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Understanding the Price-Volume Action and its Importance

Author: Rushit Sejpal

June 26 2021
X-rays and brain scans are "pictures" doctors study to diagnose what is actually occurring in a human being. Maps are plotted and set to scale to help people tell exactly where they are and how to get where they want to go. The price and volume action/history of a stock helps determine if a stock is strong and healthy or if it is weak and behaving in an abnormal fashion
 

Generally, people focus only on price action. But, the price changes in a stock tell you only part of the story. To get the full picture, you need to also check the volume. Institutional sponsorship, or the number of funds having positions in a stock and the size of positions they have, is an important determinant of a stock’s movement.

A stock with sound fundamentals and good overall health starts to rally after a number of institutions like mutual funds, and hedge funds feel convinced with the company’s story and take sizable positions in it. On the other hand, an exit by one or more institutions may cause the stock to plunge. Therefore, in order to earn stock returns efficiently, one must learn to track the buy/sell actions of institutions.

Using charts to track price-volume actions

Paying close attention to price-volume action in daily as well as weekly charts can reveal whether institutions are entering or exiting the stock, and can help you decide whether its time has come or not.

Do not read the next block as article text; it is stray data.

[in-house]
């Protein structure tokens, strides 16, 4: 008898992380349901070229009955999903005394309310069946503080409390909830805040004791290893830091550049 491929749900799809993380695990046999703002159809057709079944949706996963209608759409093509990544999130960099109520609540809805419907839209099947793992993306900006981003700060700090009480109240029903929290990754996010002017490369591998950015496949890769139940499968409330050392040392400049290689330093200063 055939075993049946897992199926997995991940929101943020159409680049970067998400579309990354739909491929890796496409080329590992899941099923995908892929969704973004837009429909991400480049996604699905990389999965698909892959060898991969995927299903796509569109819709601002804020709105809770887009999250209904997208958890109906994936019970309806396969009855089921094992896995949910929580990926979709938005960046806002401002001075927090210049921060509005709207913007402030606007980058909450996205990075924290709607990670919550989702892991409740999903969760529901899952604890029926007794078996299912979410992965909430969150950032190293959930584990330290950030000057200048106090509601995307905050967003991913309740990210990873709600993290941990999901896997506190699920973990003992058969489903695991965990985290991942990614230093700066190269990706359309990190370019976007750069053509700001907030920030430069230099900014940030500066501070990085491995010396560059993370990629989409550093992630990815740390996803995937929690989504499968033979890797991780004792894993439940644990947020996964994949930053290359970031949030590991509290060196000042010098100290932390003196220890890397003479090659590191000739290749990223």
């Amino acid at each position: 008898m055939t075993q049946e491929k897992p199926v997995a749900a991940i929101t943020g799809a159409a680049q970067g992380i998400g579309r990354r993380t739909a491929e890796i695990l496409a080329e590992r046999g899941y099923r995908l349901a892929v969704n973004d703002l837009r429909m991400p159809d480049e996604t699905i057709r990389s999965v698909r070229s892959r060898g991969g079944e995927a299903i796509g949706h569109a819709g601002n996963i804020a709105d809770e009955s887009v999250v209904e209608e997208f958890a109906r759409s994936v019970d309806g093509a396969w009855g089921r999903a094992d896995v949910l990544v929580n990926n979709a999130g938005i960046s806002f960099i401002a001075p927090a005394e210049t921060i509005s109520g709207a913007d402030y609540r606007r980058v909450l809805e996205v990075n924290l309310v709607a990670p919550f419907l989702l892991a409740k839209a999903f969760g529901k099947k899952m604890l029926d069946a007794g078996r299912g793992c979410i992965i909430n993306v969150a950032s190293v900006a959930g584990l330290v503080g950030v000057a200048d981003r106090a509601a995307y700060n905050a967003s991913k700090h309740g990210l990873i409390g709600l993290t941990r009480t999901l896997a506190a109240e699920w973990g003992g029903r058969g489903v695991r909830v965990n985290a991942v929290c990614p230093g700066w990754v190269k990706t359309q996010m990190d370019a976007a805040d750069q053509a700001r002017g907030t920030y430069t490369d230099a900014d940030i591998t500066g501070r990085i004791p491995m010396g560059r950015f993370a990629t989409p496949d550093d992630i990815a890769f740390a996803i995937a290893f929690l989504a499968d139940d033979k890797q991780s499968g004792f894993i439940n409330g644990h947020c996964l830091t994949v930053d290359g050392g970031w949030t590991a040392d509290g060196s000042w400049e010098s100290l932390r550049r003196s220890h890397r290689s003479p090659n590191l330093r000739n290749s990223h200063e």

Daily Charts:

In daily charts, movements accompanied by heavy volumes are usually the hallmarks of institutional activities. A daily gain on heavy volumes (above average) will indicate that institutions are adding that particular stock to their portfolio. A good benchmark to indentify heavy volume is the 50-day moving average. Stronger the volume, greater is the participation from institutions.

Weekly charts:

In weekly charts, one can look for accumulation day and distribution day counts to have a sense of institutional buying/selling. Recurring positive weeks with higher-than-average volume increase the accumulation day count and indicate institutional demand. On the other hand, negative weeks with stronger-than-average volume would mean institutional players are exiting their position in that particular stock. With respect to your portfolio, you would want to add a stock which is being accumulated by institutions and be cautious about one that is undergoing distribution.

Example

In the Laurus Lab chart, it can be seen that the stock was making new high on higher volume, indicating strong accumulation. In the Titan chart, it can be seen that new high on low volume was a sell signal.

What do you think? Please email us any questions or comments.

Disclaimer: Information contained herein is not and should not be construed as an offer, solicitation, or recommendation to buy or sell securities. It is for educational purposes only.For more information, see our Legal disclosures here.

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